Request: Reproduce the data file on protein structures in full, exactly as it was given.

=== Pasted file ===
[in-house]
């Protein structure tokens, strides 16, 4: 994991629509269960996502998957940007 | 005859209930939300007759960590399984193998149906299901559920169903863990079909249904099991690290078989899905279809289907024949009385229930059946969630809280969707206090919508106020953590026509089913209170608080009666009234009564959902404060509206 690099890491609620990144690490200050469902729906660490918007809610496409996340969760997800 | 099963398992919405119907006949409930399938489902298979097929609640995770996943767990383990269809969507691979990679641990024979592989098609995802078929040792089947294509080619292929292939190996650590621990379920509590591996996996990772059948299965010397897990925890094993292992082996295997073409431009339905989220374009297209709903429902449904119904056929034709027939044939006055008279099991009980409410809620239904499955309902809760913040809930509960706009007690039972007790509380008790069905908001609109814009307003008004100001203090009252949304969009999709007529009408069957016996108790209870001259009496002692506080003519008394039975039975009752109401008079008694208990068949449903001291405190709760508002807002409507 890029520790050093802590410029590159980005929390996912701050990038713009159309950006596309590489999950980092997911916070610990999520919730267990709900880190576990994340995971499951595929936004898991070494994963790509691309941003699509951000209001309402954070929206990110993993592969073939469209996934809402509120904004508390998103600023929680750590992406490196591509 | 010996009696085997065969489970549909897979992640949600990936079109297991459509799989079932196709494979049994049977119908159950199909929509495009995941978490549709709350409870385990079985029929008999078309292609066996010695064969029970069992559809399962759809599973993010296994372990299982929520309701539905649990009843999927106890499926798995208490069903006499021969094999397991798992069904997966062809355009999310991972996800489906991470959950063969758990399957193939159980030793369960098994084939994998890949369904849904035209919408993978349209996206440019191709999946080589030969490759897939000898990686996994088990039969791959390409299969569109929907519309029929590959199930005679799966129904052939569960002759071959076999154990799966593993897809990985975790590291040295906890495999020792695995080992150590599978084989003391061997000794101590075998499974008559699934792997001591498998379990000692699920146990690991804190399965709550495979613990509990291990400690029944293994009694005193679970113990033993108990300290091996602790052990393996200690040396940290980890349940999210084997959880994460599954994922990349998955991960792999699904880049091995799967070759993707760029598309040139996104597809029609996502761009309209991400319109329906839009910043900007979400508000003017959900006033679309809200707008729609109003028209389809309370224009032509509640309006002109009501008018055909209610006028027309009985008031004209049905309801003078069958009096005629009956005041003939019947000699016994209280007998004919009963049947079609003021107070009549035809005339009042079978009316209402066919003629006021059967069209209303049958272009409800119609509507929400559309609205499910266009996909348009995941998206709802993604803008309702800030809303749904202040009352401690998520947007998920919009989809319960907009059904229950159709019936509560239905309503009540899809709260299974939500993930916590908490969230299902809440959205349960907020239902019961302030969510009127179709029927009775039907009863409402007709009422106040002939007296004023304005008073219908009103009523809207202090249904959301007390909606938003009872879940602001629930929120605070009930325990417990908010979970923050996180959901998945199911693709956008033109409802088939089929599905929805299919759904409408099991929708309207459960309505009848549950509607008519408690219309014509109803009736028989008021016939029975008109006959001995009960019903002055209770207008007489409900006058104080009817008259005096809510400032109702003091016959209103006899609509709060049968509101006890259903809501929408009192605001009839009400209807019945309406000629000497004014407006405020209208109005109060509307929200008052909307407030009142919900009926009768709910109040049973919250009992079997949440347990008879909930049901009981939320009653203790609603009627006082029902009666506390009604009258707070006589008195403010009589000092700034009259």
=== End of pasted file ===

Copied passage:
[in-house]
């Protein structure tokens, strides 16, 4: 994991629509269960996502998957940007 | 005859209930939300007759960590399984193998149906299901559920169903863990079909249904099991690290078989899905279809289907024949009385229930059946969630809280969707206090919508106020953590026509089913209170608080009666009234009564959902404060509206 690099890491609620990144690490200050469902729906660490918007809610496409996340969760997800 | 099963398992919405119907006949409930399938489902298979097929609640995770996943767990383990269809969507691979990679641990024979592989098609995802078929040792089947294509080619292929292939190996650590621990379920509590591996996996990772059948299965010397897990925890094993292992082996295997073409431009339905989220374009297209709903429902449904119904056929034709027939044939006055008279099991009980409410809620239904499955309902809760913040809930509960706009007690039972007790509380008790069905908001609109814009307003008004100001203090009252949304969009999709007529009408069957016996108790209870001259009496002692506080003519008394039975039975009752109401008079008694208990068949449903001291405190709760508002807002409507 890029520790050093802590410029590159980005929390996912701050990038713009159309950006596309590489999950980092997911916070610990999520919730267990709900880190576990994340995971499951595929936004898991070494994963790509691309941003699509951000209001309402954070929206990110993993592969073939469209996934809402509120904004508390998103600023929680750590992406490196591509 | 010996009696085997065969489970549909897979992640949600990936079109297991459509799989079932196709494979049994049977119908159950199909929509495009995941978490549709709350409870385990079985029929008999078309292609066996010695064969029970069992559809399962759809599973993010296994372990299982929520309701539905649990009843999927106890499926798995208490069903006499021969094999397991798992069904997966062809355009999310991972996800489906991470959950063969758990399957193939159980030793369960098994084939994998890949369904849904035209919408993978349209996206440019191709999946080589030969490759897939000898990686996994088990039969791959390409299969569109929907519309029929590959199930005679799966129904052939569960002759071959076999154990799966593993897809990985975790590291040295906890495999020792695995080992150590599978084989003391061997000794101590075998499974008559699934792997001591498998379990000692699920146990690991804190399965709550495979613990509990291990400690029944293994009694005193679970113990033993108990300290091996602790052990393996200690040396940290980890349940999210084997959880994460599954994922990349998955991960792999699904880049091995799967070759993707760029598309040139996104597809029609996502761009309209991400319109329906839009910043900007979400508000003017959900006033679309809200707008729609109003028209389809309370224009032509509640309006002109009501008018055909209610006028027309009985008031004209049905309801003078069958009096005629009956005041003939019947000699016994209280007998004919009963049947079609003021107070009549035809005339009042079978009316209402066919003629006021059967069209209303049958272009409800119609509507929400559309609205499910266009996909348009995941998206709802993604803008309702800030809303749904202040009352401690998520947007998920919009989809319960907009059904229950159709019936509560239905309503009540899809709260299974939500993930916590908490969230299902809440959205349960907020239902019961302030969510009127179709029927009775039907009863409402007709009422106040002939007296004023304005008073219908009103009523809207202090249904959301007390909606938003009872879940602001629930929120605070009930325990417990908010979970923050996180959901998945199911693709956008033109409802088939089929599905929805299919759904409408099991929708309207459960309505009848549950509607008519408690219309014509109803009736028989008021016939029975008109006959001995009960019903002055209770207008007489409900006058104080009817008259005096809510400032109702003091016959209103006899609509709060049968509101006890259903809501929408009192605001009839009400209807019945309406000629000497004014407006405020209208109005109060509307929200008052909307407030009142919900009926009768709910109040049973919250009992079997949440347990008879909930049901009981939320009653203790609603009627006082029902009666506390009604009258707070006589008195403010009589000092700034009259």